Given the early successes of microfinance and the recent, perhaps more meaningful, successes of bKash, I have always felt Bangladeshis have a love affair for financial products, however arcane they initially appear
I was a junior at Dartmouth College when I first encountered Facebook.
The beta version arrived to us from our friends at Harvard, not too long after it was birthed. I remember how we loved the minimal UI and usefulness of the website. You could create a nifty profile, fish for social approval, and most importantly, at that age, prospect romantic partners. Over the next couple of years, I bore witness, as did others, to one of history's fastest instances of virality. By 2006, all my students at a leading private university where I taught for a summer, had Facebook accounts.
I often wonder how it all happened: how we went from occasionally dabbling in social websites like Friendster to allowing Facebook to redefine our relationship with the Internet. I keep coming back to two things: timing and go-to-market strategy.
The two are interrelated as Facebook's go-to-market strategy of growing through university-based communities was fortuitously timed. Around that time, all college campuses had firmly embraced email and search. Therefore, when Facebook entered our lives, we were quite used to the brave new world of Google, in which we could find answers to every question, from the mundane to the arcane.
Google had us potty-trained for Facebook.
Fast-forwarding 17 years, startups are all the rage in Bangladesh. I do know people of otherwise great character who are unmoved by all this faddish chatter and consider startups to be a flavor of the day at best and a Silicon Valley Ponzi Scheme at worst.
However, for the rest of us, startups have not only touched our lives, but also given us cause for wonder and excitement.
So, what is the current state of health of the startup ecosystem in Bangladesh? Are we just at the tip of the iceberg in terms of fundraising success? Or will we run into the fate of one or two Asian countries in which early funding dollars have resulted in overvaluation of startups and a poor pipeline that have dissuaded investment?
The answer is not easy. But, more importantly, the future is not inevitable.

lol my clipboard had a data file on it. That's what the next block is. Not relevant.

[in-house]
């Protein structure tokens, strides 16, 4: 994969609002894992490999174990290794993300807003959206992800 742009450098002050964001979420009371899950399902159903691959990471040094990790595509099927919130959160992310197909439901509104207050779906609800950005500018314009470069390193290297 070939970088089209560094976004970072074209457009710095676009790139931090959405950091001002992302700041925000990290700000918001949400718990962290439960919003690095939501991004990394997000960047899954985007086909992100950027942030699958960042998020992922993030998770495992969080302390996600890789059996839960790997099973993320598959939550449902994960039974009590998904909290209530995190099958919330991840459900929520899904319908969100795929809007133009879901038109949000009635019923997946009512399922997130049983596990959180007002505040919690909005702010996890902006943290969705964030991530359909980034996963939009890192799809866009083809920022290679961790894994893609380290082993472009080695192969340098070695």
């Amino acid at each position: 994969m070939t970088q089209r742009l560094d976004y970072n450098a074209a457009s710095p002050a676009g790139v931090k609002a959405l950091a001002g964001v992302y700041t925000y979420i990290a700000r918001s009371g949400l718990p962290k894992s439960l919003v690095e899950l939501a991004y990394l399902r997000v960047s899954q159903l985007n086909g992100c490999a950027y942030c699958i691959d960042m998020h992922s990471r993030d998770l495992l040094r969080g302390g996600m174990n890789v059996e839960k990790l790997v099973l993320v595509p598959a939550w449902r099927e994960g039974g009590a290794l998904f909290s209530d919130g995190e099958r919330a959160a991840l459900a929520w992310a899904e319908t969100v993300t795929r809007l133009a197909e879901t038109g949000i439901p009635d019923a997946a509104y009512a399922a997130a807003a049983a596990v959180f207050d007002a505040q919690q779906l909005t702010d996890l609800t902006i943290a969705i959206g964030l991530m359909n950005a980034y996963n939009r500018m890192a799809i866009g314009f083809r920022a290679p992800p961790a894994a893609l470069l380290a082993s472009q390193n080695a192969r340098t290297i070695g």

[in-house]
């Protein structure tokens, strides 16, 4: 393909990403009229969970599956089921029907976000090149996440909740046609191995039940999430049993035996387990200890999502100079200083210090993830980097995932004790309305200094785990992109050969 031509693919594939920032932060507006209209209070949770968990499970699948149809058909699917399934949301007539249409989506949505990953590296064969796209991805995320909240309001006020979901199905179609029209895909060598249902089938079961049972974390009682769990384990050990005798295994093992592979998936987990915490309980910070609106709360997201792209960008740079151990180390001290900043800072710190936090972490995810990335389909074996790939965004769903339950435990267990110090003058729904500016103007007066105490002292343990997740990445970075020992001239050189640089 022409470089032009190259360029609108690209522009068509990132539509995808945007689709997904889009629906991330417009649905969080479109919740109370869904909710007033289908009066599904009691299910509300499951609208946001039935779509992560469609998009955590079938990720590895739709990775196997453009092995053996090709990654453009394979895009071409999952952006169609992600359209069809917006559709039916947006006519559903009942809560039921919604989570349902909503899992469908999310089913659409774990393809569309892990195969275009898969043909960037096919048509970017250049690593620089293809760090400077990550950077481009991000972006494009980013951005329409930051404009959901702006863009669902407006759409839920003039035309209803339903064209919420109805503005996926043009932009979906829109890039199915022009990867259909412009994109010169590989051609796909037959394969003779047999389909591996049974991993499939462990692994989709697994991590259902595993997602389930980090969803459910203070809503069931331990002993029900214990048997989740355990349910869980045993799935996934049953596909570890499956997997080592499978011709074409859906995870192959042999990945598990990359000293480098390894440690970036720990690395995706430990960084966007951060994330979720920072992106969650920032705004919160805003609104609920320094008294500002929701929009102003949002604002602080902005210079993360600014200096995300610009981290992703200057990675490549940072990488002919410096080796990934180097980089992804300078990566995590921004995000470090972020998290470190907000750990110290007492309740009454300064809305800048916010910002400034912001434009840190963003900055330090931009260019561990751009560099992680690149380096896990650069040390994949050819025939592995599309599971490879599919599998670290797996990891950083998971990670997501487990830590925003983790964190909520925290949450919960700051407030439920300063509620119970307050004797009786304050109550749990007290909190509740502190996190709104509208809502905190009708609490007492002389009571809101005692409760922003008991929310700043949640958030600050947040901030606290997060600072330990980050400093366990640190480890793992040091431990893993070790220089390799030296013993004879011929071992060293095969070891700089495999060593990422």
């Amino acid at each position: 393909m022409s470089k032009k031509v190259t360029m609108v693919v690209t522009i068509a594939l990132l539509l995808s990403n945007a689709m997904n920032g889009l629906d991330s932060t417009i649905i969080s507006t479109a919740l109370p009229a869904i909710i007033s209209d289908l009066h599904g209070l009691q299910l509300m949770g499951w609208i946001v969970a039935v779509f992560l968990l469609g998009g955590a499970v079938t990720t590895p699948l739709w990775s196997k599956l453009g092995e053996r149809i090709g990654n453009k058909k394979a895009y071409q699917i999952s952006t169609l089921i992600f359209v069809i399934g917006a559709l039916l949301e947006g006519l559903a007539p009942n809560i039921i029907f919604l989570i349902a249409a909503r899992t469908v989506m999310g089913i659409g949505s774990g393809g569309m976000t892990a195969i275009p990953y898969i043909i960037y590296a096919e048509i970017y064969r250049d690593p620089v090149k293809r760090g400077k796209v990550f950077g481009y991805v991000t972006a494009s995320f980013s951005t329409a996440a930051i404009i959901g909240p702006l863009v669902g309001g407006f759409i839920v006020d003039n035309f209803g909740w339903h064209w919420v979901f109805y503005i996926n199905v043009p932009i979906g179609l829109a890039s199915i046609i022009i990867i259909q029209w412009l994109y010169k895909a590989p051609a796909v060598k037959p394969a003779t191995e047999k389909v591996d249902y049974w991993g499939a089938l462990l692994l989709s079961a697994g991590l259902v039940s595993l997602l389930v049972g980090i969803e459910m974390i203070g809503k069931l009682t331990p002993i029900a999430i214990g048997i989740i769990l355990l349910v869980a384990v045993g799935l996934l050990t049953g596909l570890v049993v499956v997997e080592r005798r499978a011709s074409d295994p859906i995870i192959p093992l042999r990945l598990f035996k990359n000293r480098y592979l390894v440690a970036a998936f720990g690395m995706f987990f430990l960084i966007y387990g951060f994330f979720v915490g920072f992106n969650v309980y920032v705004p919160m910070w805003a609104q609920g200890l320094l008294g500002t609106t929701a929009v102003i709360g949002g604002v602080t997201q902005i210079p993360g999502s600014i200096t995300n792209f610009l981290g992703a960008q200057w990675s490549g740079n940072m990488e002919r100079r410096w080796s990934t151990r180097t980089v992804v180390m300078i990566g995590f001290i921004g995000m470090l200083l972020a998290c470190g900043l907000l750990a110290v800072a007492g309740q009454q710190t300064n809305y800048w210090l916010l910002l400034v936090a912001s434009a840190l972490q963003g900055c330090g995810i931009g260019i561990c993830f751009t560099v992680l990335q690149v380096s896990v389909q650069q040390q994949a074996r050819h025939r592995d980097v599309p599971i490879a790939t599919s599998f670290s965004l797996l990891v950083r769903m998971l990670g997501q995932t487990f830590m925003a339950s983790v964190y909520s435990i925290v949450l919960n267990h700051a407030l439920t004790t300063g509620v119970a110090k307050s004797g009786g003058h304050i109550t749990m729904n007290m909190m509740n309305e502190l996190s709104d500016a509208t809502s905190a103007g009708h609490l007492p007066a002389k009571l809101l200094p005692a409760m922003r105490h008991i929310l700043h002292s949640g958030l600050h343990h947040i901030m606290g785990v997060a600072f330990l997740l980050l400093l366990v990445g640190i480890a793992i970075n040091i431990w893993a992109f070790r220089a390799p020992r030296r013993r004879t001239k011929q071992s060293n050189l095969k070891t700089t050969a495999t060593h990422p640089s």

Let's start with the demographic and macroeconomic realities of Bangladesh. We are a country the size of Michigan with the seventh largest population in the world. Our youth population is also one of the largest in the world. The economy continues to grow, now at around 8% per year. However, private sector investment growth has slowed, and the private sector is unlikely to create enough jobs to absorb the hundreds of thousands of graduates we churn out, per year. Such are the perils of a demographic dividend. Meanwhile, perils of a density dividend translate to poor road traffic and very expensive real estate, be it for aspiring owners or renters.
So, what do our demographic, geographic and macroeconomic particularities imply for digital businesses in Bangladesh?
Even before 4G was announced, they said ridesharing would take off, because of poor public transportation and worse traffic. That happened, notwithstanding the sector's near and long-term challenges. On-demand food delivery took off, as predicted, and is likely to grow even more, and perhaps experience the much-talked about "hockey stick" growth curve. Co-working spaces have mushroomed, as startups need to be able to afford a table and mingle with other startups. Other digital businesses have also raised funds in sectors such as on-demand home services, video streaming, grocery delivery, retail tech, and so forth.
So much more is in the offing.
There are skill-sharing platforms being built for skilled labor, given the global trend of gigs and a local orientation towards gig economies. I see more and more university students doing part-time gigs as photographers, content creators, bloggers, or even third-party Facebook page administrators.
Health-tech is gaining traction, as with increasing income, people's spending on medical expenses go up; not to mention our rather poor showing in terms of doctors per capita, nationwide.